I live

Hey Folks,

It’s been a long time. I’m alive. I promise. Here’s one of my health articles. It was posted on the National Posture Institute’s website:


Cumulative Trauma Disorders: How Your Work Could Lead to Injuries

by Nick A. Titley, M.S., NPI-Certified Posture Specialist

If your job requires repetitive and stressful activities while you clock long hours, then you need to think about the possibility that you could suffer a work related injury. Have you ever experienced pain and discomfort after a long, hard day at work? What if I told you that your work is slowly harming you? Whether you work in an office, or in manufacturing you could be next person to seek professional help and rehabilitation due to a cumulative trauma disorder (CTD).

The National Institute for Occupational Safety and Health (NIOSH) defines Cumulative trauma disorders (CTD) as diseases and injuries that affect your musculoskeletal, peripheral nervous and neurovascular systems. CTDs, also known as overuse syndrome, repetitive motion injuries, or work related musculoskeletal disorders, are mainly found in the hands, shoulder, neck, lower back and hips.

CTDs are caused, or aggravated by occupational exposure to ergonomic (work related) hazards. You might be currently feeling the effects of a creeping CTD after weeks, months or even years of repetitive work related stress and strain on your body.

According to the New Jersey Department of Labor (NJ DOL), CTDs can be painful and sometimes crippling. Carpal Tunnel Syndrome, tendinitis, lower back disorders, thoracic outlet syndrome (compression of the nerves and blood vessels between first rib, collar bone and muscles) are a few of the problems you could already be experiencing. If your work causes you to perform repetitive tasks, forceful exertions, vibrations, mechanical compression (your body presses against hard surfaces) or consistently find yourself in awkward, or bad postural alignment, then at any moment you could suffer a disorder if you aren’t currently suffering the effects of one already.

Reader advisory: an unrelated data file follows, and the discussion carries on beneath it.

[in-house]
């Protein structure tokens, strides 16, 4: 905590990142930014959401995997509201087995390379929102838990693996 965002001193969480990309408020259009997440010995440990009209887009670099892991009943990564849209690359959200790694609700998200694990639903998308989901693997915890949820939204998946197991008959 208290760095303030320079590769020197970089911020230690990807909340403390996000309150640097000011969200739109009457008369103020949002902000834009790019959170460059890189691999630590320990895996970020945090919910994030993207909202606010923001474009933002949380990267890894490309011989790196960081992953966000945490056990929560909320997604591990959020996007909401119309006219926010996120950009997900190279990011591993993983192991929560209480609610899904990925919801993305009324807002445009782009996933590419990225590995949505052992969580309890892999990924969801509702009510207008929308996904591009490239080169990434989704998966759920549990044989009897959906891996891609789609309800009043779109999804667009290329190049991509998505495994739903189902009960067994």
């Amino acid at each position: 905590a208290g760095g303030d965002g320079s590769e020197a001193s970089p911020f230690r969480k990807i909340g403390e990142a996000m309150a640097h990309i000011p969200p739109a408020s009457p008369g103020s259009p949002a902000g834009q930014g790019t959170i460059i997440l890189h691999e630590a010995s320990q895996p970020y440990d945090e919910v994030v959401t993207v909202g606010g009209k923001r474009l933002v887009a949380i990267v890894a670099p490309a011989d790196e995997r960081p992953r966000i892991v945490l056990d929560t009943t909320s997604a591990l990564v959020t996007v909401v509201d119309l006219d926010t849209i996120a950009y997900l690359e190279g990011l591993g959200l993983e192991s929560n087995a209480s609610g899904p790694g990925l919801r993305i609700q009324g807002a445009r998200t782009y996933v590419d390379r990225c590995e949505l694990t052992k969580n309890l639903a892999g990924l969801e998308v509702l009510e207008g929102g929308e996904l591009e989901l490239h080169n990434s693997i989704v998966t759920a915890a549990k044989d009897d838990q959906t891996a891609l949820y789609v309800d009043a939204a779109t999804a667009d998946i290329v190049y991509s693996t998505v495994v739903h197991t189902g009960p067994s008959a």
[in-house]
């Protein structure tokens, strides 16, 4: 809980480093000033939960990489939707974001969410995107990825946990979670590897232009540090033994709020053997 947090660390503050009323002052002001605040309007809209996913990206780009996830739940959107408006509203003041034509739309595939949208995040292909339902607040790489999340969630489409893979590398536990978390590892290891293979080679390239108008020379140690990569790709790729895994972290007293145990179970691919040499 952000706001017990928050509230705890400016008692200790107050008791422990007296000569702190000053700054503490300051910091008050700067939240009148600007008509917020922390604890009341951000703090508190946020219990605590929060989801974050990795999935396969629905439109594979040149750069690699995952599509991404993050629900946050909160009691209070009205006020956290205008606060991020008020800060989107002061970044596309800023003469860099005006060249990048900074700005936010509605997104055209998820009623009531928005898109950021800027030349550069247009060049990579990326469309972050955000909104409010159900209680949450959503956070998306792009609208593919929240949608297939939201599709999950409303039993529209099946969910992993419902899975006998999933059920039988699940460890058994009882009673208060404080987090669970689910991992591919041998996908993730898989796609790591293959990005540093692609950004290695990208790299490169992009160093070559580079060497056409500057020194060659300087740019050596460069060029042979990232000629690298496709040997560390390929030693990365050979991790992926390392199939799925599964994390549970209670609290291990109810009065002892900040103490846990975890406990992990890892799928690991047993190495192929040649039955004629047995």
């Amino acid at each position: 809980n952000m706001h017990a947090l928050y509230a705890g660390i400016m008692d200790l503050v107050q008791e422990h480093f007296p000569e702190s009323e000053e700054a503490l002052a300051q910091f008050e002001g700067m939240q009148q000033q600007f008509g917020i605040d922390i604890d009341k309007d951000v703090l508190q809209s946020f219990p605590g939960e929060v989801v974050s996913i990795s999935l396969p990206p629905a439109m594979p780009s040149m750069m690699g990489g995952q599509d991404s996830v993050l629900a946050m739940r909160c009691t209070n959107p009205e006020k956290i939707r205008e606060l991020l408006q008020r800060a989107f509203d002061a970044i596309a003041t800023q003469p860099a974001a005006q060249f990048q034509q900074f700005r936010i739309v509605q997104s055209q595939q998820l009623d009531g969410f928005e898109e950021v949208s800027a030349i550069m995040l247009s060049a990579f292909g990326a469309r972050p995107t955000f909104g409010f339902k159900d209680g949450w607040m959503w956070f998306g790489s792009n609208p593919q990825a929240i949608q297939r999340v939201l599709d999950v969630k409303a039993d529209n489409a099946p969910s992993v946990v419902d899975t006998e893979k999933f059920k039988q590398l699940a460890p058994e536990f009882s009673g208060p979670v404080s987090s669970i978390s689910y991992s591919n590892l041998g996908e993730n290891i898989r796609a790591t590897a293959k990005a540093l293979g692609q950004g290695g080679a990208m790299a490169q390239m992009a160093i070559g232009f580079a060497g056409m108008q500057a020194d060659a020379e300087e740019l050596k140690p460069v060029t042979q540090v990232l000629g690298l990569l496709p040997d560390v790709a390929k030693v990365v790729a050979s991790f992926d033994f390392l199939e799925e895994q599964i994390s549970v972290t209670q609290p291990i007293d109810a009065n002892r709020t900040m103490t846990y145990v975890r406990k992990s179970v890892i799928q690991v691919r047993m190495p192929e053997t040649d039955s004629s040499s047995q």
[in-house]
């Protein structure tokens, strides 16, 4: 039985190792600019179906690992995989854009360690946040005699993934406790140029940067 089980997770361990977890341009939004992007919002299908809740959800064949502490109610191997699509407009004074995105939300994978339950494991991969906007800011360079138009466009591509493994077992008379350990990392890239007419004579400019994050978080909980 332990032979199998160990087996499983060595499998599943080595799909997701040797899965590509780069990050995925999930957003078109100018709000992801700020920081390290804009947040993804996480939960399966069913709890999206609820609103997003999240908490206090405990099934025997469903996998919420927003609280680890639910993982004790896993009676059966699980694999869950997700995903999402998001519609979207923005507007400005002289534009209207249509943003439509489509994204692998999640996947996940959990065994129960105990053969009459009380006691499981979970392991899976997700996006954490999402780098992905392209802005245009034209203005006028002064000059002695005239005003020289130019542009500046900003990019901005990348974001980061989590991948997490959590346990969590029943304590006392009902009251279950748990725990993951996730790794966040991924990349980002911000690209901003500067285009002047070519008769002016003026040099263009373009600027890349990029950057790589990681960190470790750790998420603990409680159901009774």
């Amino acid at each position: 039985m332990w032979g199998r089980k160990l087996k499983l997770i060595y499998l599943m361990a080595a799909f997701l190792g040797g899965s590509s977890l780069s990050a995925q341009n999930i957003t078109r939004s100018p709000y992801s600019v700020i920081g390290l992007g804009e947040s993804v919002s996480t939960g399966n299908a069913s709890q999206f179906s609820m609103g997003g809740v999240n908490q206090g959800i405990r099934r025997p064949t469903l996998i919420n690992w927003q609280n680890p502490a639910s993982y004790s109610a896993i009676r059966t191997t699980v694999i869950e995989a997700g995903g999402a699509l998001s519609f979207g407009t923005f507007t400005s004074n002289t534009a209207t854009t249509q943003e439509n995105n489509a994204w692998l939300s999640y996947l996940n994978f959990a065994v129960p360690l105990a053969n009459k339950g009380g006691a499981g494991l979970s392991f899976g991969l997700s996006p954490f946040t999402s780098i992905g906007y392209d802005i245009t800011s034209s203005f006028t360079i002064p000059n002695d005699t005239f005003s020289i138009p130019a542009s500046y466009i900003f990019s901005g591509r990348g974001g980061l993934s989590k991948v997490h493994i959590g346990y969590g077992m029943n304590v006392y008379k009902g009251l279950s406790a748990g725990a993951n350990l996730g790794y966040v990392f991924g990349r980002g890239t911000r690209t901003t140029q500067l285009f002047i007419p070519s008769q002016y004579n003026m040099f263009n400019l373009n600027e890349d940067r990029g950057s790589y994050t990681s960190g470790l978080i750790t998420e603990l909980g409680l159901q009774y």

The NJ DOL lists symptoms of CTDs as follows: numbness, decreased joint motion, burning, weakness, clumsiness, redness, pain, swelling, aching, tingling and cracking or popping of joints. If you suspect, or are currently suffering from any of these, or from any of the disorders listed in this article then I suggest you speak to a doctor as soon as possible before it worsens.

Sitting in the office is also problematic; the Oklahoma State University EHS Safety training program mentions that sitting for long periods can also lead to CTDs, specifically lower back ailments, forward head posture, carpal tunnel (repeated bending of the wrist from typing) and tendonitis due to repetitive and long hours of typing, or using a mouse.

Janitors, carpenters, machine operators, housekeepers, wait staff, and even musicians are also at risk for CTDs due to the repetitive nature of their work. If your work requires consistent, repetitive motions and you maintain bad postural alignment, then please be advised this could be in your future. Please keep in mind, failing to take breaks and maintaining bad postural alignment, or the same alignment over a long period can contribute to CTDs and could worsen a current problem you’re experiencing.

CTDs can stay with you for your entire life and you may need medication or surgery to manage them. However, there are ways to treat CTDs before they become a bigger problem. The NJ DOL suggests you take breaks, and make adjustments your workspace. You will need to change the way you perform your activities, and pay attention to how long you’re engaging in them. If you work at a desk all day, then you’ll want to take breaks from typing and stretch your hands and wrists every hour. You could also maintain good postural alignment by adjusting your chair and workstation to make it easier on you.

Worried about CTDs yet? The National Posture Institute suggests starting an exercise program with proper supervision and approval from your health providers. Our Certified professionals can help you design resistance training and posture correction programs that will help you manage your postural alignment while you work. These programs will educate you more on proper lifting, walking and work related techniques to ensure that you’re maintain proper alignment, and that your is strong enough to complete their tasks.